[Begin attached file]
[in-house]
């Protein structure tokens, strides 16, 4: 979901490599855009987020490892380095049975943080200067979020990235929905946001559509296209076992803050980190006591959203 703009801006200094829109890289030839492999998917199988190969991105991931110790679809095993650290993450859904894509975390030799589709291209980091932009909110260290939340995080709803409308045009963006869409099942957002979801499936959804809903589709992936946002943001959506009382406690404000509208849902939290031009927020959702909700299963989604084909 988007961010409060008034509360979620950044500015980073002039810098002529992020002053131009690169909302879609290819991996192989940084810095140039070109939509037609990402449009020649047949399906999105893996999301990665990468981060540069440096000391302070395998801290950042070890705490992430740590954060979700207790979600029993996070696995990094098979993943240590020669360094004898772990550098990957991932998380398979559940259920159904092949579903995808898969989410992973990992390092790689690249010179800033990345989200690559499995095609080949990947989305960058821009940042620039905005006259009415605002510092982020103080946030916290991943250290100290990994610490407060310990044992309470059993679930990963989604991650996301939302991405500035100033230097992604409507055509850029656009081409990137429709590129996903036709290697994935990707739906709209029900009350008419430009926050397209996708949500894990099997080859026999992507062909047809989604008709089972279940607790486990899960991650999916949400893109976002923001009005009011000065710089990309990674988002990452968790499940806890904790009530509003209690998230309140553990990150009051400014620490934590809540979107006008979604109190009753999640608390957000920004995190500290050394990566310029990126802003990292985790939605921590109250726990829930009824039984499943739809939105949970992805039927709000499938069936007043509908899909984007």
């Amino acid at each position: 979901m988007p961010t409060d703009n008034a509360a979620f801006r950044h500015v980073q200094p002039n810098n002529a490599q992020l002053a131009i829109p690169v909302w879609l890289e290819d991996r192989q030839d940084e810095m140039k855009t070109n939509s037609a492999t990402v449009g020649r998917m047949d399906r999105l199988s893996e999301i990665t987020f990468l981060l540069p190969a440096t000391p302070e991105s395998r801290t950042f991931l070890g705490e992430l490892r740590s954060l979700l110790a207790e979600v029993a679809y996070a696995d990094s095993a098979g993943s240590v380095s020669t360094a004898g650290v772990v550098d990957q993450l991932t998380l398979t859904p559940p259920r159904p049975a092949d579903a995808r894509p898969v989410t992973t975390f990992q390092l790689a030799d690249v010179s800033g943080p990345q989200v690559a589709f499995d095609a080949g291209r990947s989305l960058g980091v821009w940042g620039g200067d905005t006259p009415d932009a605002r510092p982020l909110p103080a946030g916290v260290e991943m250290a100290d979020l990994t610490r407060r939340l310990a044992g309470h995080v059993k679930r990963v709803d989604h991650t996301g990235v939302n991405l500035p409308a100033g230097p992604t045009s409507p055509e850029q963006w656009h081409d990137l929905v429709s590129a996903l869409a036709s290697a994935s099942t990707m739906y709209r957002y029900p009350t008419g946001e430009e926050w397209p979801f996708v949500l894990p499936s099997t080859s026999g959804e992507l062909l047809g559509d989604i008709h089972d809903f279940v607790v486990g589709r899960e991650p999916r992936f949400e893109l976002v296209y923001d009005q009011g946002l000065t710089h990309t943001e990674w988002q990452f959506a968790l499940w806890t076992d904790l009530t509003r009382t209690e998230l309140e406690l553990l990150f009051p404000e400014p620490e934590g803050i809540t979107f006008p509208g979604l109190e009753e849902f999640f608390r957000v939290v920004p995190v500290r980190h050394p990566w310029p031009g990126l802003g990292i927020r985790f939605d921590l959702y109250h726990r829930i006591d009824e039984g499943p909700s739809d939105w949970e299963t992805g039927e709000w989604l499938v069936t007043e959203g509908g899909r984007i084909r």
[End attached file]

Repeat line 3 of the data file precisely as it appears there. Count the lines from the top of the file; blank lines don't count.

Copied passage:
């Amino acid at each position: 979901m988007p961010t409060d703009n008034a509360a979620f801006r950044h500015v980073q200094p002039n810098n002529a490599q992020l002053a131009i829109p690169v909302w879609l890289e290819d991996r192989q030839d940084e810095m140039k855009t070109n939509s037609a492999t990402v449009g020649r998917m047949d399906r999105l199988s893996e999301i990665t987020f990468l981060l540069p190969a440096t000391p302070e991105s395998r801290t950042f991931l070890g705490e992430l490892r740590s954060l979700l110790a207790e979600v029993a679809y996070a696995d990094s095993a098979g993943s240590v380095s020669t360094a004898g650290v772990v550098d990957q993450l991932t998380l398979t859904p559940p259920r159904p049975a092949d579903a995808r894509p898969v989410t992973t975390f990992q390092l790689a030799d690249v010179s800033g943080p990345q989200v690559a589709f499995d095609a080949g291209r990947s989305l960058g980091v821009w940042g620039g200067d905005t006259p009415d932009a605002r510092p982020l909110p103080a946030g916290v260290e991943m250290a100290d979020l990994t610490r407060r939340l310990a044992g309470h995080v059993k679930r990963v709803d989604h991650t996301g990235v939302n991405l500035p409308a100033g230097p992604t045009s409507p055509e850029q963006w656009h081409d990137l929905v429709s590129a996903l869409a036709s290697a994935s099942t990707m739906y709209r957002y029900p009350t008419g946001e430009e926050w397209p979801f996708v949500l894990p499936s099997t080859s026999g959804e992507l062909l047809g559509d989604i008709h089972d809903f279940v607790v486990g589709r899960e991650p999916r992936f949400e893109l976002v296209y923001d009005q009011g946002l000065t710089h990309t943001e990674w988002q990452f959506a968790l499940w806890t076992d904790l009530t509003r009382t209690e998230l309140e406690l553990l990150f009051p404000e400014p620490e934590g803050i809540t979107f006008p509208g979604l109190e009753e849902f999640f608390r957000v939290v920004p995190v500290r980190h050394p990566w310029p031009g990126l802003g990292i927020r985790f939605d921590l959702y109250h726990r829930i006591d009824e039984g499943p909700s739809d939105w949970e299963t992805g039927e709000w989604l499938v069936t007043e959203g509908g899909r984007i084909r």